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David Bradbury

Assistant Treasurer, Minister Assisting for Financial Services & Superannuation and Minister for Competition Policy & Consumer Affairs

5 March 2012 - 18 September 2013

Media Release of 24/05/2012

NO.036

Board of Taxation to review permanent establishment attribution rules

The Assistant Treasurer, David Bradbury, has commissioned the Board of Taxation to investigate the impacts of Australia adopting the Authorised OECD Approach in respect of the attribution of profits to permanent establishments.

The OECD endorsed the 'functionally separate entity approach' in 2010, which differs from the method for attribution of profits to PEs currently used in Australia, however this approach has had uneven take-up internationally.

"It makes sense to ask the Board to look at all the impacts now in a considered way as we move to assess what the right policy response for Australia is in this area," said Mr Bradbury.

As part of the review, the Board will also look at the cap that currently exists on the interest rates on certain international interbank loans, which is currently set by the London Interbank Offered Rate (LIBOR), including those between an Australian bank and its foreign head office.

The Board will report to the Assistant Treasurer by 30 April 2013.

As part of the review, the Board will consult extensively with stakeholders. The Terms of Reference for the Board's review are available in the attachment.

24 May 2012


Attachment

Terms of reference

Review of Tax Arrangements Applying to Permanent Establishments

Background

In July 2010, the OECD approved a new Article 7 (Business Profits) and Commentary for the Model Tax Convention on Income and on Capital, which incorporated a new authorised approach to the attribution of profits to permanent establishments (e.g. branches).

The new Article 7 more clearly hypothesises the permanent establishment as a separate enterprise from the enterprise of which it is a part and applies usual transfer pricing principles, subject to the required functional analysis determining the recognition of relevant 'dealings' between the permanent establishment and the enterprise's other operations. The new Article 7 Commentary recognises economic differences between permanent establishments and subsidiaries and the new Article is not intended to achieve equality between permanent establishments and subsidiaries in all respects. The 2010 OECD Report on the Attribution of Profits to Permanent Establishments explains in detail how to apply the new authorised approach, which it refers to as the functionally separate entity approach.

Australian tax law currently allocates actual income and expenses of the taxpayer to a permanent establishment using functional analysis and applying the arm's length principle by analogy (which is often referred to as the relevant business activity approach). Australia has not lodged new reservations or observations to the Article or the Commentary at this stage, though from 1994 to 2005 it had an observation to the effect that it applied the relevant business activity approach. Tax treaties continue to be negotiated on the basis of the former OECD Model Article 7, pending final decisions on the functionally separate entity approach.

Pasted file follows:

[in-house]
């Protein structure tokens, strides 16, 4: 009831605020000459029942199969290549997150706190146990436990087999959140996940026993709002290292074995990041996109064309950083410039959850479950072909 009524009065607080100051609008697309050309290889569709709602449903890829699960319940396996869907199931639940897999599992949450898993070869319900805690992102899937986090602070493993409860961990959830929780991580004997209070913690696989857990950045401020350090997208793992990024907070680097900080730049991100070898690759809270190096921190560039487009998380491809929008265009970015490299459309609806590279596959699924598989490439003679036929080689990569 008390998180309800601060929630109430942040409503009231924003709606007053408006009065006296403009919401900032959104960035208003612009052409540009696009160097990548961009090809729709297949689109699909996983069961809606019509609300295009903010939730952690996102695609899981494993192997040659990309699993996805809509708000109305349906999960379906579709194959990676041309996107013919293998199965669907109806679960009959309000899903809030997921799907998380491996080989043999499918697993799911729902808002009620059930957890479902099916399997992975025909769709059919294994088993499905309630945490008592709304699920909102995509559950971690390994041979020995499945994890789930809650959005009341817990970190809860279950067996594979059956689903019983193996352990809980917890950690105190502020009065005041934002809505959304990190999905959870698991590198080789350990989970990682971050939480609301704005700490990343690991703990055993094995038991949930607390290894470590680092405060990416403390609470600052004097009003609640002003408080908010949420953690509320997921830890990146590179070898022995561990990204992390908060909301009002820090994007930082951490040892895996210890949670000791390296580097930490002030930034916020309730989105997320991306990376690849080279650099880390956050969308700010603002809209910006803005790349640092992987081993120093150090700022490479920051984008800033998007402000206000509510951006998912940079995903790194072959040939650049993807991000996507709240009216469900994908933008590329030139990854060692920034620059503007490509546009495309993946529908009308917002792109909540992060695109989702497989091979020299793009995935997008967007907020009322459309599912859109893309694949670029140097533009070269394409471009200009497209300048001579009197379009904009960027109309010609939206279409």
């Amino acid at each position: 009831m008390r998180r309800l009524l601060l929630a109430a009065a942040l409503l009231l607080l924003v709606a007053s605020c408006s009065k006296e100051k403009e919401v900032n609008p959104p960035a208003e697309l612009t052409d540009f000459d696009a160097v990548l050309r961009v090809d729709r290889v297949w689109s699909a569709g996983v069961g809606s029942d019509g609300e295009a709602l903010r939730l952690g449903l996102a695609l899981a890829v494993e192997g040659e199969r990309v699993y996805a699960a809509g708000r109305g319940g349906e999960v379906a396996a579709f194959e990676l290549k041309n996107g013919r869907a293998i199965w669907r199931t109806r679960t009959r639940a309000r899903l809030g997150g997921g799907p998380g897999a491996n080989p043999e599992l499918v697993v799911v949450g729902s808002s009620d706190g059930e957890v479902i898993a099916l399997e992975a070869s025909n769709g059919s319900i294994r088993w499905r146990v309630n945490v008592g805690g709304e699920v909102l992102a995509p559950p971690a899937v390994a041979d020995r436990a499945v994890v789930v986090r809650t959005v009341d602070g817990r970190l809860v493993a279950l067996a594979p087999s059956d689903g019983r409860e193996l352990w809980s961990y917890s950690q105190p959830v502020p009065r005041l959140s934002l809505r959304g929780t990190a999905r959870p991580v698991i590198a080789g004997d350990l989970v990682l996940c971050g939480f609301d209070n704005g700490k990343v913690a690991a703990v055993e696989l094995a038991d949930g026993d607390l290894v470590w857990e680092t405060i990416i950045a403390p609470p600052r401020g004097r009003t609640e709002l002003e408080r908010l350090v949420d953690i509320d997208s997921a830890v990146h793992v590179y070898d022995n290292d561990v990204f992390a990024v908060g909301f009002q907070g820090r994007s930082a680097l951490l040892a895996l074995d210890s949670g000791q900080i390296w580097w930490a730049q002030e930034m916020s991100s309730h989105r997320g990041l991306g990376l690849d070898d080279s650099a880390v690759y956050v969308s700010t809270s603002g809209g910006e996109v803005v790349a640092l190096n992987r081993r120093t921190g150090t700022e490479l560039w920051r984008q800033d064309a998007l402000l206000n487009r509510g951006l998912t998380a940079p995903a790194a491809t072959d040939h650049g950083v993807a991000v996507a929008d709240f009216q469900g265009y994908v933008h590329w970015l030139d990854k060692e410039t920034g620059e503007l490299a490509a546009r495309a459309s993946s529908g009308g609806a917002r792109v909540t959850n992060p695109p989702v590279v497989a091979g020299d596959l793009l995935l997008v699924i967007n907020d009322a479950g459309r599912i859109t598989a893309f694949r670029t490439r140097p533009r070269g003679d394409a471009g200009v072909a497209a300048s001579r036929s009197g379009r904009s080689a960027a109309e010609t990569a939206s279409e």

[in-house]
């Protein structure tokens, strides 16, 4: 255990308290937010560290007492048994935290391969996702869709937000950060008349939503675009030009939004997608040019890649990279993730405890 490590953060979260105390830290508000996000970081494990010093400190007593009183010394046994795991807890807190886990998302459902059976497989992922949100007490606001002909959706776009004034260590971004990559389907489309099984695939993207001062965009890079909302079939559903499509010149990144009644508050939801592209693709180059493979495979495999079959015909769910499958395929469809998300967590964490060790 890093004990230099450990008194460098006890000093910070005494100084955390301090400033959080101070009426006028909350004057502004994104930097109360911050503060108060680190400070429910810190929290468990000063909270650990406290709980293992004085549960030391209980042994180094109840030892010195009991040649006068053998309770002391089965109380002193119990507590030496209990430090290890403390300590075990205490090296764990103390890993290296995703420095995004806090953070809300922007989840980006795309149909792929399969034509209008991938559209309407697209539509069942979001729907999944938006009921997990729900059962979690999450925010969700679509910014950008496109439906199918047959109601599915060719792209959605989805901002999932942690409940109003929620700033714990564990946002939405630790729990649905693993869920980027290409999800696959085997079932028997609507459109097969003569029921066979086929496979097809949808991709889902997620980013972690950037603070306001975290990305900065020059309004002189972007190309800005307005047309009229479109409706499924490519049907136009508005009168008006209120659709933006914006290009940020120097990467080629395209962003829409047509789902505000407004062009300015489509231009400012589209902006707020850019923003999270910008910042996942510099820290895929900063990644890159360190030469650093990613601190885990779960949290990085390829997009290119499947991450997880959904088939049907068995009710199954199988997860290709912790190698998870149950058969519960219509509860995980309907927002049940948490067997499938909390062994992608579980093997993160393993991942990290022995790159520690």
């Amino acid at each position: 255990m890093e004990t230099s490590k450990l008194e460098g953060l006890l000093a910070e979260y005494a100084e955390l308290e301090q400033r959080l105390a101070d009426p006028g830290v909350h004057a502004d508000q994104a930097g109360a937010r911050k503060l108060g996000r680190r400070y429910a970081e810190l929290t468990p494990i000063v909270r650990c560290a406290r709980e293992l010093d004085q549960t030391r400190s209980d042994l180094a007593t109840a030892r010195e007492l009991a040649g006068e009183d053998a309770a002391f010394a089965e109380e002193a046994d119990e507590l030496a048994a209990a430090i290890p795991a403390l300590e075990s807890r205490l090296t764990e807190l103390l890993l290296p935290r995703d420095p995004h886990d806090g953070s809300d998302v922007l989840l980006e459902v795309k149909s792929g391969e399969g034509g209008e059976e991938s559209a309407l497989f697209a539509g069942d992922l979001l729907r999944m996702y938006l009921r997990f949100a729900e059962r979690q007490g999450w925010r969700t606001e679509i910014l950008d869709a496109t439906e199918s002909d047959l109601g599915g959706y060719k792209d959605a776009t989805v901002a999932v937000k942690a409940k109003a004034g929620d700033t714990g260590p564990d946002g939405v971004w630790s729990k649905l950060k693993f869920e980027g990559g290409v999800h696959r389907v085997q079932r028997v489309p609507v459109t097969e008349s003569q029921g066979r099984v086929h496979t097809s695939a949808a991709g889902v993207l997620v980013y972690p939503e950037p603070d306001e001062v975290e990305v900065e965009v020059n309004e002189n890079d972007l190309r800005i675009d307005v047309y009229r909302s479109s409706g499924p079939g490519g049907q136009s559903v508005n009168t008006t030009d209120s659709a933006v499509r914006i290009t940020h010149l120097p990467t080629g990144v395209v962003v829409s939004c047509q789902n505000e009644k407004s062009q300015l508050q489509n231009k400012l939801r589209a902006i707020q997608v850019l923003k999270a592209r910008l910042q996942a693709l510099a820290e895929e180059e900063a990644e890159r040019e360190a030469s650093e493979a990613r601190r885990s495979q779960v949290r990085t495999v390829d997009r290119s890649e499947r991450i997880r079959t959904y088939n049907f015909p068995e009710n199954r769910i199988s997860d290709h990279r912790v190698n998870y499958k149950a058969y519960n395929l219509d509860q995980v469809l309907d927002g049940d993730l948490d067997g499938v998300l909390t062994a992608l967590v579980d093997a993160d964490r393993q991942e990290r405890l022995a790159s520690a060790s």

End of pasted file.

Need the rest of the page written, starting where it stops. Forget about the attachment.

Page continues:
The issue of attribution of profits to permanent establishments is especially relevant to the finance sector. Given the significance of this sector and the Government's objectives in enhancing Australia's status as a leading regional financial centre, it is important that the policy settings be carefully considered. Of course permanent establishments are a feature of other industries and policy in this area will have to give appropriate weight to impacts beyond the finance sector.

Policy making is complicated by the fact that countries have not universally adopted the new Article 7, or the relevant Commentary. A number of OECD countries (including New Zealand) have entered reservations to the change and the United Nations Committee of Experts on International Cooperation in Tax Matters has not viewed changes as relevant to the United Nations Model Convention.  Importantly a number of key regional economies (China, Hong Kong, Indonesia, Malaysia, Thailand and India) are known to have reserved their position on the new Article 7. 1

On 1 November 2011, the Treasury released a Consultation Paper 'Income tax: cross border profit allocation - Review of transfer pricing rules' examining the need to rewrite Australia's tax law concerning profit allocation. That Paper contained a section dealing with the attribution of profits to permanent establishments in which Treasury sought views on the desirability of adopting the new OECD approach in treaty and non-treaty cases. Treasury also sought views on any potential revenue implications of adopting the new OECD approach. Most submissions did not comment on this aspect and those that did said that in practice little revenue impact would be expected.

Terms of reference

Against this background, the Board of Taxation is asked to examine and report on the advantages and disadvantages of Australia adopting the functionally separate entity approach to the determination of the profits attributable to a permanent establishment in its tax treaty negotiations and in the domestic law.

In making this assessment, the Board is asked to consider: